Minor League Baseball and the American Cancer Society have announced that they are collaborating on an initiative to promote sun safety measures.
The Cover Your Bases initiative will provide over 75,000 free sunscreen samples, provided by Bullfrog Sunscreen and Blue Lizard Sunscreen, to Minor League Baseball fans at over 80 ballparks between Memorial Day and June 30. In addition to the free sunscreen samples, participating Minor League Baseball clubs will provide fans information on skin cancer and measures they can take to proactively reduce the risk of cancerous developments due to overexposure to UV rays.
“Minor League Baseball has long been a staple of summertime in America, and being outdoors increases the risk of overexposure to the sun and its potentially damaging rays,” said Minor League Baseball president and CEO Pat O’Conner. “This partnership will help educate our fans on ways they can enjoy summer activities safely, as well as methods of cancer prevention and treatment.”
The American Cancer Society recommends:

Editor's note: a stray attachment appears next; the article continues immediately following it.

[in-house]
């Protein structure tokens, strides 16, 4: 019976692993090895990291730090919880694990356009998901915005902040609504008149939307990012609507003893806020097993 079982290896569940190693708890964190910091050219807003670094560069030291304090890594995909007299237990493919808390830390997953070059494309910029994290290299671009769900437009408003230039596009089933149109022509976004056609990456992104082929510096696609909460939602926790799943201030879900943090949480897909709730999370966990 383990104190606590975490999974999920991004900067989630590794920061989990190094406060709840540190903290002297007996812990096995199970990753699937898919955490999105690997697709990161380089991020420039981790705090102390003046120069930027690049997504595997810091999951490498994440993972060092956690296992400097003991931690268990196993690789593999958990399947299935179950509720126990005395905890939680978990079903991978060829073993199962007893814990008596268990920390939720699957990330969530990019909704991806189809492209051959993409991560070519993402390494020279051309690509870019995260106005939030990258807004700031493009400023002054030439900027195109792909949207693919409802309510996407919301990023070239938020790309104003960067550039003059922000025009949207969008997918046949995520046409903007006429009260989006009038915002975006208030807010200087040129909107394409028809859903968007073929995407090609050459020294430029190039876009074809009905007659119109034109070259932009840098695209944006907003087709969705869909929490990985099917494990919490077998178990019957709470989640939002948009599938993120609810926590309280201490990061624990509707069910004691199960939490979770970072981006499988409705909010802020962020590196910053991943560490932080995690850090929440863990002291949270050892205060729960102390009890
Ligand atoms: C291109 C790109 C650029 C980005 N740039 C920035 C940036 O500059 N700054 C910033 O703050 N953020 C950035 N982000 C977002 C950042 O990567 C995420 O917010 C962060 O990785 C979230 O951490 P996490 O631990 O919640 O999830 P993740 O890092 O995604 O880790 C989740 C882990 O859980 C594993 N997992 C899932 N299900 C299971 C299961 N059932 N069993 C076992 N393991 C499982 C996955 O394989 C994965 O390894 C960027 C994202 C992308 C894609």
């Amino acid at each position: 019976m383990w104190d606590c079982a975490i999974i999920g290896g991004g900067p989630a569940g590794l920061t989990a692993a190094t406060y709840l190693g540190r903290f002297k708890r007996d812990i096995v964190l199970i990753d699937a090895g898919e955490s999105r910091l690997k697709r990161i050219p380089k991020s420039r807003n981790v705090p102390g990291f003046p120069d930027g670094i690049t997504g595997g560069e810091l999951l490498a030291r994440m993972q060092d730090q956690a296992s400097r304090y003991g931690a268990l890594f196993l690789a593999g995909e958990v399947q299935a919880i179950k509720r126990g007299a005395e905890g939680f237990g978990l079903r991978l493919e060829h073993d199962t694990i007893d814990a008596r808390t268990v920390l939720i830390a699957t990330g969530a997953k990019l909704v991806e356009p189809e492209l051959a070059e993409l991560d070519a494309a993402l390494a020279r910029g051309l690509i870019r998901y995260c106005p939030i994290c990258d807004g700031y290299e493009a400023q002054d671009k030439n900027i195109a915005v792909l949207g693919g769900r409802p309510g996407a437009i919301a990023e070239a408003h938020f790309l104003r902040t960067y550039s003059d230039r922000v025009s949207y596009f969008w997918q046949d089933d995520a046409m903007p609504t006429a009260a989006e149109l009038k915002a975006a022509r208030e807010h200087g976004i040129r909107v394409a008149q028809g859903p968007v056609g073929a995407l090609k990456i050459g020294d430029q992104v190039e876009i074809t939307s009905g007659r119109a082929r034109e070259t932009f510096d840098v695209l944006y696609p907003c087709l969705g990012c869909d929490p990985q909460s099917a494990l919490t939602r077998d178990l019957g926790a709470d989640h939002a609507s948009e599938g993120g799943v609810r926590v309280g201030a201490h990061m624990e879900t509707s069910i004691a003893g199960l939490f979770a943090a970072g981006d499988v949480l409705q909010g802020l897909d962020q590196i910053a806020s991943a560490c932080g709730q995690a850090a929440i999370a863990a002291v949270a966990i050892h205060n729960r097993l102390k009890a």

- Seek shade: Avoid being outdoors in direct sunlight too long between the hours of 10 a.m. and 4 p.m., when UV light is strongest.
- Protect your skin with clothing: When you are out in the sun, wear clothing to cover your skin. Longsleeved shirts, long pants, or long skirts cover the most skin and are the most protective. A tightly woven fabric protects better than loosely woven clothing. If you can see light through a fabric, UV rays can get through, too.
- Wear a hat: A hat with at least a 2- to 3-inch brim all around is ideal because it protects areas that are often exposed to intense sun, such as the ears, eyes, forehead, nose, and scalp.
- Wear sunglasses that block UV rays
- Use sunscreen: Use an SPF 30 or higher broad spectrum sunscreen. Ideally, about one ounce, about a shot glass or palmful, should be used to cover the arms, legs, neck, and face of the average adult. Sunscreen needs to be reapplied at least every two hours to maintain protection.
“Each year, more than 3 million people develop skin cancer, the most common of all cancers,” said Sharon Byers, chief development and marketing officer, American Cancer Society. “This partnership gives us an opportunity to educate baseball fans about being sun smart.”